• Schedule work, make sure every one of 12-25 people was responsible for every one of several hundred to thousand tasks in a project. Tell the rest of the company when that big basket of tasks would be complete and a customer could get a product. Defend or adjust the project when that number is not what people want to hear.

  • Hire people. This could sometimes be a really big part of my job; hiring people who could fit on an engineering team and had just the right skills, or assembling a new team from scratch, can really be a challenge.

  • Help make you successful: make sure you have needed equipment, ongoing training, and correct and timely information. Funnel important stuff (information, projects) your way because I know you’re the right person for what came across my desk, and I know I can depend on and trust you to do the right thing. Make me proud.

  • Keep the rest of the company off your back: go to those stupid ISO-9000 compliance meetings so you don’t have to; pound on someone’s desk to get the budget to hire another person or purchase equipment you need; assemble all the whacky HR paperwork and make sure everyone knows what they need to know about benefits etc when things are randomly changed. Do all the tiresome crap like keeping a budget, ordering supplies, etc. Keep all that flack out of your way so you can concentrate on stuff you (and I) care about.

  • Do personel reviews. Reward great work, mentor people who need development. Fight as needed with the company so that my great performers get the $$ recognition they deserve.

There’s quite a lot more. Suffice it to say that being a (good) manager can be fairly complex.

I’ve heard a basic definition of what a manager is, and based on the last posts by Triskadecamus and squeegee it holds true.

In deference to the OP, you only need managers when the organization grows beyond the ability of one person to handle.

Once that happens, though, you DO need managers. What do managers do? A manager is the first level of employee who is authorized to spend the company’s money.

Where that money is spent depends on the situation, but it is money spent BY the company to MAINTAIN the company. The CEO and the directors come up with the vision of where the company WILL be, the worker bees PRODUCE the output, and everything in between is taken care of by managers.

Some companies have too many and some have too few, but every company needs them!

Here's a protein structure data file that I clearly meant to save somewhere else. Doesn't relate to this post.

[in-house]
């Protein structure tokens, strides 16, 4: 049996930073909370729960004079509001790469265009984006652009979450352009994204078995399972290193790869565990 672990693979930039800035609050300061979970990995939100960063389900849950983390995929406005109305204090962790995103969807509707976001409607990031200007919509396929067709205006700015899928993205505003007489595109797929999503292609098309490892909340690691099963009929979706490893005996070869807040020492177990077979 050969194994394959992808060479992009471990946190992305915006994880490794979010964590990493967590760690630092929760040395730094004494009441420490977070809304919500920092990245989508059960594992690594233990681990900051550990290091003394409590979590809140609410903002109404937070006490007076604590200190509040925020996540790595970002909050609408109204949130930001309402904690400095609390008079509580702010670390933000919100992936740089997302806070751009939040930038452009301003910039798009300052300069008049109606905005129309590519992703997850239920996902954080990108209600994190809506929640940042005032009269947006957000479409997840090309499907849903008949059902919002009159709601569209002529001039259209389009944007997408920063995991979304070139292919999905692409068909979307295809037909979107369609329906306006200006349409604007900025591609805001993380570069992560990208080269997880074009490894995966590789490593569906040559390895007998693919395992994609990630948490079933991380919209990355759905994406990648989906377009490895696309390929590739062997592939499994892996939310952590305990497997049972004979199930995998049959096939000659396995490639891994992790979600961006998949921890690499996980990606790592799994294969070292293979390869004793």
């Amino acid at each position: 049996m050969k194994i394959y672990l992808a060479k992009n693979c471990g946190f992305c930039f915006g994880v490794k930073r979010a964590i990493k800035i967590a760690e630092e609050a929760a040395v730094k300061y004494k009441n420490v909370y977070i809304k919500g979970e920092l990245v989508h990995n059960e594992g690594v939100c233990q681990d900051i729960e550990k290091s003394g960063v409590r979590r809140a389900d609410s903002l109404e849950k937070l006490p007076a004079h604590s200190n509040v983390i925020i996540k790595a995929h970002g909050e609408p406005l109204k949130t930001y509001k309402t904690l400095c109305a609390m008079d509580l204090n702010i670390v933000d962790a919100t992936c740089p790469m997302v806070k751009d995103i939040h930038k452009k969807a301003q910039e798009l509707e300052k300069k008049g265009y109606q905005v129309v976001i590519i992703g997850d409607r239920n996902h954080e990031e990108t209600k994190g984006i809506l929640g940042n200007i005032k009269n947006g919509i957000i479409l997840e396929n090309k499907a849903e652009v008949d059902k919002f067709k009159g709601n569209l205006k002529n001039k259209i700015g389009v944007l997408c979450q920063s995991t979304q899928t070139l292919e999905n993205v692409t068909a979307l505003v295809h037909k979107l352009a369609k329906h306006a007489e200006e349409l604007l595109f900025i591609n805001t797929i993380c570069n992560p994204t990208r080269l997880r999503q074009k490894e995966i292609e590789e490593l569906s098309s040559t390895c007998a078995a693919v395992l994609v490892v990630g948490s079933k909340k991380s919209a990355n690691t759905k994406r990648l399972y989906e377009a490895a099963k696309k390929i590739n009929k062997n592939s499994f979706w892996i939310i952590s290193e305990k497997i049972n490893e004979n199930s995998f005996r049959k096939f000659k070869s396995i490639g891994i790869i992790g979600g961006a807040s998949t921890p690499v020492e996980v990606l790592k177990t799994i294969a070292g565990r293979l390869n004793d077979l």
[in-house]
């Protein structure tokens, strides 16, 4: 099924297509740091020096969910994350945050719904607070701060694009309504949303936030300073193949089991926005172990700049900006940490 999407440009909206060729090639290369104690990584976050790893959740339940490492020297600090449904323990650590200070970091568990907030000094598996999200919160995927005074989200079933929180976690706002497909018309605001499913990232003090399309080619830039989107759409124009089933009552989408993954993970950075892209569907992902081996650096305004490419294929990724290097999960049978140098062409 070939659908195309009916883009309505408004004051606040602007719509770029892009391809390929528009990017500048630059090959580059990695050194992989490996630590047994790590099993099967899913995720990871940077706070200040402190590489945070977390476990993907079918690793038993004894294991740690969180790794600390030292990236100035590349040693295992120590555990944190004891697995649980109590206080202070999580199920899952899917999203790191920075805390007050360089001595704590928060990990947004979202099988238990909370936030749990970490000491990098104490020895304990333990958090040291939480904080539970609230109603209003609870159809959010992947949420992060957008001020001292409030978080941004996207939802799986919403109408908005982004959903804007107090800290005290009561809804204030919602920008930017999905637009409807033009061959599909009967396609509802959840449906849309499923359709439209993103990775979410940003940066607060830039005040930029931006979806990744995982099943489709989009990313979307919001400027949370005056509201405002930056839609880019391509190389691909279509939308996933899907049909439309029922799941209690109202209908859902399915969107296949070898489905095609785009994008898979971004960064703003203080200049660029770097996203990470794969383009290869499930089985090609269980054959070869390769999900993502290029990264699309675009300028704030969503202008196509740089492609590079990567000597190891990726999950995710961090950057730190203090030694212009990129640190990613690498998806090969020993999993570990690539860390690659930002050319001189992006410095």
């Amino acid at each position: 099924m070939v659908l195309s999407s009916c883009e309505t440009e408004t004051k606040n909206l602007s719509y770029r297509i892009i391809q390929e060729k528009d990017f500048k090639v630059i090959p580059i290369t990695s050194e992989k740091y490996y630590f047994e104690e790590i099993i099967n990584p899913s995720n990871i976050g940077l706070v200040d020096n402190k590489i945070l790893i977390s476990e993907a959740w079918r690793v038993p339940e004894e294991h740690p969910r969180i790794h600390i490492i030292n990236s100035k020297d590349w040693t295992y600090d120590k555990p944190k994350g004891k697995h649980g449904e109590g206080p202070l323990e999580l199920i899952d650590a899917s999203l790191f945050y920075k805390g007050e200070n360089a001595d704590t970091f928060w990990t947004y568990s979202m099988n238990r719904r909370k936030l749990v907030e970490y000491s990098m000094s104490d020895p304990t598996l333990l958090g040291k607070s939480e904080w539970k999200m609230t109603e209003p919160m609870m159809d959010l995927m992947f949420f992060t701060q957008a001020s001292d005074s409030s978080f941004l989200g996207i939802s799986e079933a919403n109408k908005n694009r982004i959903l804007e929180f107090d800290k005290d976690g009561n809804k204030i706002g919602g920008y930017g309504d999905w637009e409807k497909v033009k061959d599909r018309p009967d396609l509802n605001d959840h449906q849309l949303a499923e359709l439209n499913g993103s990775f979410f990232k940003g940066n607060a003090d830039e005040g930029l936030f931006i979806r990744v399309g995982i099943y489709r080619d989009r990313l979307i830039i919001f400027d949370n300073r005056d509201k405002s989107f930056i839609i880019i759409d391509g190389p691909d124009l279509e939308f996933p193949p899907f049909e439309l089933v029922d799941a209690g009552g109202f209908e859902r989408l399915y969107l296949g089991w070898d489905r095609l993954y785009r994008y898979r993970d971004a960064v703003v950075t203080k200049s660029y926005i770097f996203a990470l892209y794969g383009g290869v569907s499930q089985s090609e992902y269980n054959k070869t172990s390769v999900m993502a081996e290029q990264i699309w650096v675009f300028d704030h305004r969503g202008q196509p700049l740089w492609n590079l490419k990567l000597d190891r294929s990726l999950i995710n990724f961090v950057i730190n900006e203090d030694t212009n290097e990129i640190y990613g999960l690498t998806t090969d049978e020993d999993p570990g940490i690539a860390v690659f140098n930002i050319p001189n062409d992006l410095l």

So we don’t sit around and post to the SDMB all day?

The purpose of management is to repress the peons beneath them while taking all the credit for their work. Why do you think so many comapnies remain so top-heavy with more chiefs than indians? We were folled into believing the 1990’s cleaned house, but the fat remains for many companies even into the 21st Century.

Are you actually suggesting that a manager might actually have to get up off his/her lazyboy and actually work for a living? Actually, if you didn’t have a manager, you might be privy to confidential info about how much they could really be paying the worker bees like us! :o - Jinx

The previous posters have explained what managers do and why good ones are necessary much better than I could have, so I thought I’d share a personal experience that might illustrate.

Several years ago, my company decided they were too top-heavy with management, fired half the department managers, and set up a “Star Model” management style. Our department was placed under a manager who had eight departments, and was reponsible for budgeting and the hiring of personnel. Day-to-day management of the department was placed under the collective management of the staff. The theory was that, since we are all “professionals,” we could be self-managed.

It was a spectacular failure. Ruling cliques formed that warred with one another, using all kinds of grade-school type nastiness. Supplies weren’t ordered, cleanliness wasn’t maintained (this is in a hospital, mind you), the unpleasant tasks were neglected. If I asked whose responsibility it was to see that those things were taken care of, the answer was, “Everybody’s.”

When everybody is responsible, in reality, then nobody is responsible.

Jinx: Please show me one company that has more managers than employees. Just one.